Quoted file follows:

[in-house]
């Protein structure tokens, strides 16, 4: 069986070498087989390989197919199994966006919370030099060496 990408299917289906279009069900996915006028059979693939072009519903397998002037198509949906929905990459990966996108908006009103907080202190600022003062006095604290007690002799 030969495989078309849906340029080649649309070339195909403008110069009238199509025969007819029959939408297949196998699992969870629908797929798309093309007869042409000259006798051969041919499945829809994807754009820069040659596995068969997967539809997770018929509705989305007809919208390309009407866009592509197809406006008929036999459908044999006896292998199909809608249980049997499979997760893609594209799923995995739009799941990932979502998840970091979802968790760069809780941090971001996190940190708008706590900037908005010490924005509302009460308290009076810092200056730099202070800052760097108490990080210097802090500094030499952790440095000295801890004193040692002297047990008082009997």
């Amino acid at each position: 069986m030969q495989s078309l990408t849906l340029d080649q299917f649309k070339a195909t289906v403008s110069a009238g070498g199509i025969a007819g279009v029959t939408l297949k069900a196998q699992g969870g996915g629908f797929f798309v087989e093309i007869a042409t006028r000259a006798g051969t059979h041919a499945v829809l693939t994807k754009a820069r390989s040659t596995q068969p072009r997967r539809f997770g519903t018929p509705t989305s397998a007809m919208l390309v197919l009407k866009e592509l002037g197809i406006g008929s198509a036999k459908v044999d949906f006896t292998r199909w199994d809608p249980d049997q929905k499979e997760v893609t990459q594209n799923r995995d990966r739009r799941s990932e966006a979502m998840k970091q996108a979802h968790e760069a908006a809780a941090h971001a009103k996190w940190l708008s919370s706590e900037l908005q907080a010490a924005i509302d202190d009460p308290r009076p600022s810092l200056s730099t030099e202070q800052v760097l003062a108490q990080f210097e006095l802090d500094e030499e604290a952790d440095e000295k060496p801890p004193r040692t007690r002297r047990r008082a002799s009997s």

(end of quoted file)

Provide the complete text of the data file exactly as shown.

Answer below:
[in-house]
């Protein structure tokens, strides 16, 4: 069986070498087989390989197919199994966006919370030099060496 990408299917289906279009069900996915006028059979693939072009519903397998002037198509949906929905990459990966996108908006009103907080202190600022003062006095604290007690002799 030969495989078309849906340029080649649309070339195909403008110069009238199509025969007819029959939408297949196998699992969870629908797929798309093309007869042409000259006798051969041919499945829809994807754009820069040659596995068969997967539809997770018929509705989305007809919208390309009407866009592509197809406006008929036999459908044999006896292998199909809608249980049997499979997760893609594209799923995995739009799941990932979502998840970091979802968790760069809780941090971001996190940190708008706590900037908005010490924005509302009460308290009076810092200056730099202070800052760097108490990080210097802090500094030499952790440095000295801890004193040692002297047990008082009997």
């Amino acid at each position: 069986m030969q495989s078309l990408t849906l340029d080649q299917f649309k070339a195909t289906v403008s110069a009238g070498g199509i025969a007819g279009v029959t939408l297949k069900a196998q699992g969870g996915g629908f797929f798309v087989e093309i007869a042409t006028r000259a006798g051969t059979h041919a499945v829809l693939t994807k754009a820069r390989s040659t596995q068969p072009r997967r539809f997770g519903t018929p509705t989305s397998a007809m919208l390309v197919l009407k866009e592509l002037g197809i406006g008929s198509a036999k459908v044999d949906f006896t292998r199909w199994d809608p249980d049997q929905k499979e997760v893609t990459q594209n799923r995995d990966r739009r799941s990932e966006a979502m998840k970091q996108a979802h968790e760069a908006a809780a941090h971001a009103k996190w940190l708008s919370s706590e900037l908005q907080a010490a924005i509302d202190d009460p308290r009076p600022s810092l200056s730099t030099e202070q800052v760097l003062a108490q990080f210097e006095l802090d500094e030499e604290a952790d440095e000295k060496p801890p004193r040692t007690r002297r047990r008082a002799s009997s």